Stanford University: GISMo lab’s innovative plan to make electricity cheaper, greener and more reliable

The impacts of climate change are pushing electrical grids around the world to their limits. Last year, an unprecedented polar vortex caused consumers in Texas to crank up their thermostats and overwhelm the power grid, resulting in days-long power outages. And in California, power is preemptively shut off during high fire-risk weather conditions.

To combat the electric grid’s vulnerabilities while also reducing reliance on non-renewable sources of energy, researchers at the Department of Energy’s SLAC National Accelerator Laboratory have developed technology that automatically adjusts a home’s power use up or down in response to fluctuating prices that are established by real-time market demand.

The technology, called the Transactive Energy Service System or TESS, also distributes power across the grid to the areas where it’s needed most, increasing the resiliency of the grid while saving both the consumer and the electric company money.

TESS was installed in four homes last month for the system’s first residential test, and it’s scheduled to be deployed in hundreds of homes in the northeastern U.S. over the next two years. All of the test-site homes are in economically disadvantaged areas, to demonstrate how TESS is an affordable, efficient way to provide energy equity.

Coordinating data across the cloud
The key to making the system work is that consumers are in control, setting the price at which they’re willing to reduce their power consumption and the price at which they’re willing to sell energy they generate from solar panels or other sources back into the grid, says Dave Chassin, group manager of the Grid Integration Systems and Mobility (GISMo) laboratory at SLAC and principal investigator on the TESS project.

A device about the size of a smartphone controls the home’s electricity use based on energy prices that are assessed and recalculated every five minutes according to the energy demands of the market. TESS only controls devices that are flexible in their electricity use – things like a thermostat or refrigerator that don’t need to be on all the time to be serving their purpose. (A light bulb, on the other hand, is not flexible, because it needs to be on exactly when you want it on.)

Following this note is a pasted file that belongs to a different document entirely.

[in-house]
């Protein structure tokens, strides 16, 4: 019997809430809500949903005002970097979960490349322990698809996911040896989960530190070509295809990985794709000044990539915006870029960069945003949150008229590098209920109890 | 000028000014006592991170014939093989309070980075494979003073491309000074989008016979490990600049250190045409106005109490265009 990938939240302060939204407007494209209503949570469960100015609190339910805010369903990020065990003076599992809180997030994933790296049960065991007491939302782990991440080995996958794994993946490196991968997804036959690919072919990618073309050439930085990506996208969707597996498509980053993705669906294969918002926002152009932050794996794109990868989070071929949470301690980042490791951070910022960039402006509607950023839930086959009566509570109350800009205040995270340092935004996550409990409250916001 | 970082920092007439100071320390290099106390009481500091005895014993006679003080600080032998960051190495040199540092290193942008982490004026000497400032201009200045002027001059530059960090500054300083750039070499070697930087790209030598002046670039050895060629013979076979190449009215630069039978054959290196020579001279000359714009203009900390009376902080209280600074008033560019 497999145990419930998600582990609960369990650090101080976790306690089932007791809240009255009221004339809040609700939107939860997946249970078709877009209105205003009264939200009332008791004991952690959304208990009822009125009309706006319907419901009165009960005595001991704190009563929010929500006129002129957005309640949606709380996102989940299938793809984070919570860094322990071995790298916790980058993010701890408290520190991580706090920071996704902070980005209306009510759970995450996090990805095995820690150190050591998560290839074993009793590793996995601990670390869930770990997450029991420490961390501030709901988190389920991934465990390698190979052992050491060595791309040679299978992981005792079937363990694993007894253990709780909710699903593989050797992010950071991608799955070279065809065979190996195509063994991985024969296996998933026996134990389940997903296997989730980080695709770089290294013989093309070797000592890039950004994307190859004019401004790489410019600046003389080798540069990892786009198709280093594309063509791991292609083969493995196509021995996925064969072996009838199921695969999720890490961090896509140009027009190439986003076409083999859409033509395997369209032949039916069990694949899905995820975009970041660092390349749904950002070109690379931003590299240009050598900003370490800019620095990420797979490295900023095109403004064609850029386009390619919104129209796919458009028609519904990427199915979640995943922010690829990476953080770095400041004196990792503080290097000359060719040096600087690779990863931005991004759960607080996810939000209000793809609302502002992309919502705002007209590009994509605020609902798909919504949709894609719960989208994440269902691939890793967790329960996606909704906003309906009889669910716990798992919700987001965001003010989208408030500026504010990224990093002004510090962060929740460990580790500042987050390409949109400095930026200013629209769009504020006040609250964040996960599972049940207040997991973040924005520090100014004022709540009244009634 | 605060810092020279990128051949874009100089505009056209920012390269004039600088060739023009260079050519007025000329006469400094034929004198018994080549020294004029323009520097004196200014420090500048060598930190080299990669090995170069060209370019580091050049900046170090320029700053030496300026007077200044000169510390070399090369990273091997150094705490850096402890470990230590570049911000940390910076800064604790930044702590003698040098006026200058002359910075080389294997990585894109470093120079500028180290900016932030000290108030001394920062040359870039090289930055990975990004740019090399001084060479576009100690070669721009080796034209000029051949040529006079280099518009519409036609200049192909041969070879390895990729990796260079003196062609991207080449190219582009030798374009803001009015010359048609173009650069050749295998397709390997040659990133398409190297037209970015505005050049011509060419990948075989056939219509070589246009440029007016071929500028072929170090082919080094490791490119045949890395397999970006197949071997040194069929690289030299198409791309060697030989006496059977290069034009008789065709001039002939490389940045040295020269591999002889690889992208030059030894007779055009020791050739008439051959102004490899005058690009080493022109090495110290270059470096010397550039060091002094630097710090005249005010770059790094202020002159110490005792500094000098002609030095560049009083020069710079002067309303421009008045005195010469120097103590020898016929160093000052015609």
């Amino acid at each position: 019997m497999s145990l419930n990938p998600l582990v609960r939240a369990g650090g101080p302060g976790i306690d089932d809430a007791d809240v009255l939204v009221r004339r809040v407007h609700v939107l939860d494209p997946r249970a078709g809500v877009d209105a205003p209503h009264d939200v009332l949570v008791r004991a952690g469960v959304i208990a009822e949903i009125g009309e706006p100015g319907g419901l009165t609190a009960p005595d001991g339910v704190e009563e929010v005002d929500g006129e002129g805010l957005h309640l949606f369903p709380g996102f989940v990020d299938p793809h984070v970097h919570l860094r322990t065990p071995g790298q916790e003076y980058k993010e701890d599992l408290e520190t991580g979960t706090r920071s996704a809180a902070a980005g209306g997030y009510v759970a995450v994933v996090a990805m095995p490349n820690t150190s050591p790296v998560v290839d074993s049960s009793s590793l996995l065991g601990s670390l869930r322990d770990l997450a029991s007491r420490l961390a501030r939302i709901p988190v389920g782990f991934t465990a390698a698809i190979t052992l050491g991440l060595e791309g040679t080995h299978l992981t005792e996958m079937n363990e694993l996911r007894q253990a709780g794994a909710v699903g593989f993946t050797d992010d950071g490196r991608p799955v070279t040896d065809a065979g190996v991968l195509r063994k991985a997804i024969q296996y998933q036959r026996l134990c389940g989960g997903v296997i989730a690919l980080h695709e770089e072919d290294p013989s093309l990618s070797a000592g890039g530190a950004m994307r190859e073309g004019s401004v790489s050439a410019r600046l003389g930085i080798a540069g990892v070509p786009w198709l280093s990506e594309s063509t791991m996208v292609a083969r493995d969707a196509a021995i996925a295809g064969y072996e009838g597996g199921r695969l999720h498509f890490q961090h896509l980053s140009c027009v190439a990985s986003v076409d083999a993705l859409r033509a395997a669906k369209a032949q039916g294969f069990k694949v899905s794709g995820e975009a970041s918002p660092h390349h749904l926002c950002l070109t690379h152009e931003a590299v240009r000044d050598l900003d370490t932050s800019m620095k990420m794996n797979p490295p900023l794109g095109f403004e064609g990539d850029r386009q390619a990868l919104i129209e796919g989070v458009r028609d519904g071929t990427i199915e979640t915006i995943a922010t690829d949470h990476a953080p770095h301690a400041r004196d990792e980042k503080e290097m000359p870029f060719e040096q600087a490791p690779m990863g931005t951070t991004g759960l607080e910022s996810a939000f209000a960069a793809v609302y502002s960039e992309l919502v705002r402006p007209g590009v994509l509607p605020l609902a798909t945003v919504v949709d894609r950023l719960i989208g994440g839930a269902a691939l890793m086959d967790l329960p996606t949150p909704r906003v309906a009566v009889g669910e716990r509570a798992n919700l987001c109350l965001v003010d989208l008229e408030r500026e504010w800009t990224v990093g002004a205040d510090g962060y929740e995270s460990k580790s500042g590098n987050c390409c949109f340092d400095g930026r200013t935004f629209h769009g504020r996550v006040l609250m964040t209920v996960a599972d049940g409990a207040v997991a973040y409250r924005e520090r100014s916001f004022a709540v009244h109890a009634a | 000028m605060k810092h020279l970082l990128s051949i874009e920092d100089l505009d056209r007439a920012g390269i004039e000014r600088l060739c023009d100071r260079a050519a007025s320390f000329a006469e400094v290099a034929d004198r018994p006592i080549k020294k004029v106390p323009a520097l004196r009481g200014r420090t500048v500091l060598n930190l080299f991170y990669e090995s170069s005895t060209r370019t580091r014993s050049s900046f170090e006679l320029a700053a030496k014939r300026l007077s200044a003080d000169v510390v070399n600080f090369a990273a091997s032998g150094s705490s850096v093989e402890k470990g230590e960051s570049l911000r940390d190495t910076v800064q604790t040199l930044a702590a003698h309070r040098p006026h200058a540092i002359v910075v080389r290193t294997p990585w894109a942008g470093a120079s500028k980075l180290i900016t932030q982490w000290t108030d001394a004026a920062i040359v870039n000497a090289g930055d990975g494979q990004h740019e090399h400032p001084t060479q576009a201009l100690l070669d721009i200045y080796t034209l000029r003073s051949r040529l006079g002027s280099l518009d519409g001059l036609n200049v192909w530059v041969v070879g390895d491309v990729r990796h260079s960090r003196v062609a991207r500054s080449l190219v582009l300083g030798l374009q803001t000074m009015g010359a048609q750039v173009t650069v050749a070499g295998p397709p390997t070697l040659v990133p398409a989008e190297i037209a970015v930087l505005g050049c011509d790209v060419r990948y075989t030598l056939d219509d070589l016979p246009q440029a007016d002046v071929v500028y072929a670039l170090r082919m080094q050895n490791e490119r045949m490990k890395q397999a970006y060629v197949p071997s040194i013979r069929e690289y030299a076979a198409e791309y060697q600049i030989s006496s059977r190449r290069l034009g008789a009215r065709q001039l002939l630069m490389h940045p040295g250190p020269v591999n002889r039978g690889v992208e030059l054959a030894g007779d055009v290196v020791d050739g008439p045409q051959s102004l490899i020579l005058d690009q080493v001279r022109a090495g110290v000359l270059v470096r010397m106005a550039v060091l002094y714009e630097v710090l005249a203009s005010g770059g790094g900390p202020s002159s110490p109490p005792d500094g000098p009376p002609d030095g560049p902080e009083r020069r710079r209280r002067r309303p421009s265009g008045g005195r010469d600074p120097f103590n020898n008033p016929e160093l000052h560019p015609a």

The TESS device tells the utility company how high prices have to rise before the consumer would be willing to cut back on consumption, and at what price they’d be willing to increase their contribution of renewable energy to the grid. When the price of electricity changes, TESS automatically changes the amount of consumption on behalf of the consumer in a way that reduces their cost and maximizes their revenue. All of this information is exchanged via a cloud-based platform.

With TESS, the utility company doesn’t determine the price of electricity. It’s based solely on supply and demand, and therefore is “demonstrably the efficient price – the correct price,” says Chassin. “The thinking is that this will allow utilities to fundamentally change their business mode to become more customer service focused.”

Consumers who have TESS devices in their homes can also choose to get paid more for the electricity they produce and contribute to the grid and pay less for the electricity they consume, Chassin explained. The fact that the system is fully automated and responds to price changes as they happen makes it unlike anything else on the market.

Putting TESS to the test